An opportunity for a Bill of Rights

One of the striking outcomes of the equal marriage survey is that a lot of people who had always assumed themselves to be part of (in Spiro Agnew’s phrase) the “silent majority” have been presented with undeniable evidence that they are actually in the minority. Not only that, but the minority to which they belong on equal marriage would be even smaller if it weren’t boosted by lots of people they’ve always thought of as undesirable minorities. Most notably, the No vote was swelled by Muslims and recent migrants from more traditional cultures.

Against that background, it’s not surprising to see people who have never had a good word to say about the United Nations, or about a Bill of Rights, embracing the idea of incorporating the International Covenant on Civil and Political Rights into Australian law (we’re already a signatory, but that has no legal effect).

It would be absurd to incorporate a document dealing with topics as diverse as the death penalty and war propaganda (both prohibited) into the Marriage Act. Nevertheless, now that the issue has been raised, it’s a great opportunity for Australia to get something like a Bill of Rights enshrined into law (though of course it wouldn’t change the Constitution).

It’s tempting to use the thumping majority recorded in the survey as a stick with which to beat those (variously described as “dinosaurs” or “reactionaries”) who campaigned against equal rights on this occasion. But all majorities are temporary. It would be far better to use this moment to make common cause in support of protections for minorities of all kinds.

A couple more points

As occasional commenter Fran B points out on Twitter, there’s no risk of the ICCPR becoming a backdoor way of implementing Brandis’ “right to be a bigot”. Section 18(3) reads

Freedom to manifest one’s religion or beliefs may be subject only to such limitations as are prescribed by law and are necessary to protect public safety, order, health, or morals or the fundamental rights and freedoms of others.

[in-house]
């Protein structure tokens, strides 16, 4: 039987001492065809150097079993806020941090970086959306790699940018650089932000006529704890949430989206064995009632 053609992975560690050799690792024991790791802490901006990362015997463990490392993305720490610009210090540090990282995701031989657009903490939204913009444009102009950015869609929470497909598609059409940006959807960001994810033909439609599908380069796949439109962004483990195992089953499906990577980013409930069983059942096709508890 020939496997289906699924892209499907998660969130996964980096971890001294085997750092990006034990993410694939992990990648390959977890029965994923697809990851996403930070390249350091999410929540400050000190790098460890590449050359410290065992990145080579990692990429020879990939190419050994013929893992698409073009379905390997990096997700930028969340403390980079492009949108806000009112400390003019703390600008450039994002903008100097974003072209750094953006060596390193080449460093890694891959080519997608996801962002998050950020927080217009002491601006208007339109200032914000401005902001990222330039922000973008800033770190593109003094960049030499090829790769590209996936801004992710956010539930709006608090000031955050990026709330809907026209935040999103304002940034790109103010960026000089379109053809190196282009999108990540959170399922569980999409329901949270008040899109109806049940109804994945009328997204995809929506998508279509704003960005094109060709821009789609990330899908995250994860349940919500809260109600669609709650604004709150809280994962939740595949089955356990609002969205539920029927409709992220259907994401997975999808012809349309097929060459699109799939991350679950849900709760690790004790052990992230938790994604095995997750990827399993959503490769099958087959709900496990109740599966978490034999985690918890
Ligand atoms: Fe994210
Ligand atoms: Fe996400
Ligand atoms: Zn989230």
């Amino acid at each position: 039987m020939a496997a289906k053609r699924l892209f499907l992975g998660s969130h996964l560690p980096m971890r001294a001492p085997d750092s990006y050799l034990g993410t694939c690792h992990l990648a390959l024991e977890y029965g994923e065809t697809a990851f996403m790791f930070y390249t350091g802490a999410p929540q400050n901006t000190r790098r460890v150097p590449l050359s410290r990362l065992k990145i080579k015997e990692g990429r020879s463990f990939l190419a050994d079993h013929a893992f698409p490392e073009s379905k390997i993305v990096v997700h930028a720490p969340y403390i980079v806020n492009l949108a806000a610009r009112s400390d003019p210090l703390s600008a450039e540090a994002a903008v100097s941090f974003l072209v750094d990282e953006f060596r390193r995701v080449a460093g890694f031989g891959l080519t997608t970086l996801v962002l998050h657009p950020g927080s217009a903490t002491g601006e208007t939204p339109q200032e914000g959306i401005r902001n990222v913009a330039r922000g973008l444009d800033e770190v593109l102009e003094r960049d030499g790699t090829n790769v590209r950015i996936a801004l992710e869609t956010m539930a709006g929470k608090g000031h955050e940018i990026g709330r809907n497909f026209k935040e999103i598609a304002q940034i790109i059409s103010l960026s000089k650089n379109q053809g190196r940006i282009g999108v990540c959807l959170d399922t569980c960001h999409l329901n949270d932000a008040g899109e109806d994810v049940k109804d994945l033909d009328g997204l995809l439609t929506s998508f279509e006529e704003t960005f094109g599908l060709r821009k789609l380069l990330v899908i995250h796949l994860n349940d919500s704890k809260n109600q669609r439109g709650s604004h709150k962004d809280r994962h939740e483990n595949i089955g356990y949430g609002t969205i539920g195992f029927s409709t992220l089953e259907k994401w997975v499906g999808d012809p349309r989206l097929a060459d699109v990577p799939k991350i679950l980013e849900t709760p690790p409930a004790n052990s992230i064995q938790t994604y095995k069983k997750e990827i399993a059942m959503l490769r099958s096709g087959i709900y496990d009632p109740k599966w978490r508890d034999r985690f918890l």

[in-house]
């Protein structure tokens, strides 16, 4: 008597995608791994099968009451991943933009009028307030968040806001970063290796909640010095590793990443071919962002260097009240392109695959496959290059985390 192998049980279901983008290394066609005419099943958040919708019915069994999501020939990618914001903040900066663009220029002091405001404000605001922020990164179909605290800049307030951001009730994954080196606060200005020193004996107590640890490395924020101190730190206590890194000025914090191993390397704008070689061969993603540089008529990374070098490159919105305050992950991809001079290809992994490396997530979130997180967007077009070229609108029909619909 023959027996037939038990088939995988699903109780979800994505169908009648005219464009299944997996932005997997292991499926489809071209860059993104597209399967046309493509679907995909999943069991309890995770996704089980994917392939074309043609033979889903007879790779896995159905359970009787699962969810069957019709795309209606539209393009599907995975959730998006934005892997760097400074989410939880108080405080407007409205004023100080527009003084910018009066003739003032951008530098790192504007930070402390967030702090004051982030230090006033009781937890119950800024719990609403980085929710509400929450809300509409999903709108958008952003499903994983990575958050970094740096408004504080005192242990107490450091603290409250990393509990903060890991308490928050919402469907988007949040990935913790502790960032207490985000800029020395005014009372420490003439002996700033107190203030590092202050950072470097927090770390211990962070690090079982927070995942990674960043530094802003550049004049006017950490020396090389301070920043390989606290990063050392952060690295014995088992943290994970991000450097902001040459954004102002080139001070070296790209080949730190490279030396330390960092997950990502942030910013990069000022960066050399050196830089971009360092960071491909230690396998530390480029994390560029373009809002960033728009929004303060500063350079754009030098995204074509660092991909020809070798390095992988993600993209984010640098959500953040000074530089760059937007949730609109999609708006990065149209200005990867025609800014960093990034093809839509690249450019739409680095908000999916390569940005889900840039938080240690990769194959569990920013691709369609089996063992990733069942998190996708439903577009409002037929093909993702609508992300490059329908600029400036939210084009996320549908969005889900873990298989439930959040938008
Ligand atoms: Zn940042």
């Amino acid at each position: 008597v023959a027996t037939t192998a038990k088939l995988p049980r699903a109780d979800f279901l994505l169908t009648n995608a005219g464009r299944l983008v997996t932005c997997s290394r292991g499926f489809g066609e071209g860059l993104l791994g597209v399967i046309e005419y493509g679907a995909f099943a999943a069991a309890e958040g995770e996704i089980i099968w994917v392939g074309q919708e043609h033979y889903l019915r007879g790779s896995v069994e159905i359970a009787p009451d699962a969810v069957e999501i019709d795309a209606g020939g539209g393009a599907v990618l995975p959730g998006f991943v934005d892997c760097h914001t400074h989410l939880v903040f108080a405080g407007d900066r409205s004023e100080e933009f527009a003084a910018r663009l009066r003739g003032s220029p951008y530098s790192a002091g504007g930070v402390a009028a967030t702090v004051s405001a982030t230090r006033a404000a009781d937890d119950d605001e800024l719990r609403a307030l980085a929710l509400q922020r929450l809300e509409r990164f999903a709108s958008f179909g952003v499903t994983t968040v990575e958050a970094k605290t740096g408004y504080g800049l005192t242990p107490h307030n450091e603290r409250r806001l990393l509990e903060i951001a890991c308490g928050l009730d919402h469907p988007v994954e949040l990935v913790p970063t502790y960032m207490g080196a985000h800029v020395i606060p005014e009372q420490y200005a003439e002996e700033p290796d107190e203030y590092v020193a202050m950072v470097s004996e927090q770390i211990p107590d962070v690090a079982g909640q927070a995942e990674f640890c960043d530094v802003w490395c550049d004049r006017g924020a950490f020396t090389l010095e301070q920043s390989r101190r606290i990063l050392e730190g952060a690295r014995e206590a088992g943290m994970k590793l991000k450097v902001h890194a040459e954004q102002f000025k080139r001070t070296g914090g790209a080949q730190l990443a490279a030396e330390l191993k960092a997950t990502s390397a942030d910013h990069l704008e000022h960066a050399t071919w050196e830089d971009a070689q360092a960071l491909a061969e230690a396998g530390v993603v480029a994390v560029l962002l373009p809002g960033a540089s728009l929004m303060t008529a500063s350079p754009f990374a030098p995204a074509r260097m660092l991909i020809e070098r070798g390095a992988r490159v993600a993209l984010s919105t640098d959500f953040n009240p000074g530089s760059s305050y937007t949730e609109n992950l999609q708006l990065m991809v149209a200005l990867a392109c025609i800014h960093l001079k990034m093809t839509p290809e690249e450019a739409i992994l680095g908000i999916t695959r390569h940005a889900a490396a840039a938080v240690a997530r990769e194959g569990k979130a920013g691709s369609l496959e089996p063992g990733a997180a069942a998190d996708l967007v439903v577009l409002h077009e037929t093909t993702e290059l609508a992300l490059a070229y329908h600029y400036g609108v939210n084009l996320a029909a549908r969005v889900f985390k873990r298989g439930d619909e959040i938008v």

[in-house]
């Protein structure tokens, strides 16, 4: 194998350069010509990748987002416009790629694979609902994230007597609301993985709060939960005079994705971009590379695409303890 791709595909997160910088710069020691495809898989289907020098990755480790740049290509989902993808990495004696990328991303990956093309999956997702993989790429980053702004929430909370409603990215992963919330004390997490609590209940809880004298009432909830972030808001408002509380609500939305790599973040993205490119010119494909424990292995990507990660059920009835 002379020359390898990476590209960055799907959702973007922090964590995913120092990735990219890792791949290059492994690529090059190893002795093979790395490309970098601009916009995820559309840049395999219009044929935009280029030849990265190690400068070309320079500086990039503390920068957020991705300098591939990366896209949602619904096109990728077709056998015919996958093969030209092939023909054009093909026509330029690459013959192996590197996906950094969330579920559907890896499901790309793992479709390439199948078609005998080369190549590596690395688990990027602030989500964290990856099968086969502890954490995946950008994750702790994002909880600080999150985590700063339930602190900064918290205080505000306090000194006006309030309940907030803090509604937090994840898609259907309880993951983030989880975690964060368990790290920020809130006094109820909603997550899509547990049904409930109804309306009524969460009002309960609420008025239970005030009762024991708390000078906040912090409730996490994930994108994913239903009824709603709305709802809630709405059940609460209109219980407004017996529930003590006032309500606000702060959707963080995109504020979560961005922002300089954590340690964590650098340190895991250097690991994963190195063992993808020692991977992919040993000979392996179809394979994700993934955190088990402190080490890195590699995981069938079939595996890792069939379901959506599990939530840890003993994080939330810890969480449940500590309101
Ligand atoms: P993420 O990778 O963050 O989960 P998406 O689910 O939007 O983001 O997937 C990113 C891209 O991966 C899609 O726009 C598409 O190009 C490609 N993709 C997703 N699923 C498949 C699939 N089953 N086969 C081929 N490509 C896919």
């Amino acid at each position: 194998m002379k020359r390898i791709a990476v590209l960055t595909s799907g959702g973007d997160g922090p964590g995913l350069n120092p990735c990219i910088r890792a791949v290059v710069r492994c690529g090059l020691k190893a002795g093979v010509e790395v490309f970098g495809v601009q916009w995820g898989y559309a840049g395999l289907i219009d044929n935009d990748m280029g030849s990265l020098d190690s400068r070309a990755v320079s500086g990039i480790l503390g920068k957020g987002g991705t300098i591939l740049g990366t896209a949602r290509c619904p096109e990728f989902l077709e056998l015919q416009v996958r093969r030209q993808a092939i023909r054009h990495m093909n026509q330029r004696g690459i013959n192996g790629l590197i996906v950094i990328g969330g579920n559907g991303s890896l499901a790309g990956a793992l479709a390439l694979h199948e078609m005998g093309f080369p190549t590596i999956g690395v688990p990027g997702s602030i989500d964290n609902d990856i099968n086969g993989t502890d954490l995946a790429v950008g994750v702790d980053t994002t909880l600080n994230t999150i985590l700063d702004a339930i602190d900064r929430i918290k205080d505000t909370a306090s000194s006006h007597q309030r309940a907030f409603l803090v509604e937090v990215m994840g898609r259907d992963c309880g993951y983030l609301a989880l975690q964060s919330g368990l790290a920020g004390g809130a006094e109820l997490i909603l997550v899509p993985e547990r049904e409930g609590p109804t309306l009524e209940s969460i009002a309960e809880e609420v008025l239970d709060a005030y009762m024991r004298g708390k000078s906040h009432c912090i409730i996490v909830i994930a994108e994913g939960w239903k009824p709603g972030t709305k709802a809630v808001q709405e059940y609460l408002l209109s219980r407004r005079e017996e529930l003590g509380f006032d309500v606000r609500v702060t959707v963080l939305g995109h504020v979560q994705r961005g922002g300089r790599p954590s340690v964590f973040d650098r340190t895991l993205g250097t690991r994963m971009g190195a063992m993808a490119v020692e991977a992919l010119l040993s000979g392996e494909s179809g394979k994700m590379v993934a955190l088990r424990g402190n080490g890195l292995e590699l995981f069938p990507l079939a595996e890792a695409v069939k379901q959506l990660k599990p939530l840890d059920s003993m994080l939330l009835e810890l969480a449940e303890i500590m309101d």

and this clearly includes the protections of our current anti-discrimination law, not to mention Article 26 of the ICCPR which prohibits all kinds of discrimination.

Another appealing feature of this approach is that it doesn’t leave room for lots of quibbling about what rights to protect: we can’t amend the ICCPR, so the appropriate approach is to legislate it as a binding set of principles, then use subsequent legislation to interpret.

So, let’s get equal marriage done straight away, then turn to the broader question of protecting civil and political rights for everyone.

30 thoughts on “An opportunity for a Bill of Rights

  1. The Four Corners program seemed to illustrate how offensive Murphy was to the status quo and how hard he pushed against it. Amazing man, how he legislated change that we can argue over but not be subject to.

  2. Yet Murphy came from a ‘take no prisoners’ ‘look after your mates’ partisan political culture (Sussex Street) and a terrifyingly corrupt court system (NSW in the 1960s and 1970s), and proved unable to leave all that behind when he went to the bench. It was not at all just “offensiveness to the status quo” which led principled if conservative fellow judges (including Labor appointees, BTW) to refuse to sit with him. That ABC doco was disgracefully unbalanced and far too flattering.

    Which I suppose just shows that bad people can do good things, just as good people can do bad things.

  3. @Smith
    “The Labor Party does not support a bill of rights. ”

    Labor has introduced statutory Bills/Charters of Rights in ACT and Victoria, and canvassed the idea in Queensland.

    As I understand it the (limited but significant) protection against subsequent Parliaments overriding the Act is that they must declare they are doing so, otherwise legislation that violates the Act will be invalidated by it. The same is true, IIRC of the Racial Discrimination Act, which Howard did over-ride in relation to native title.

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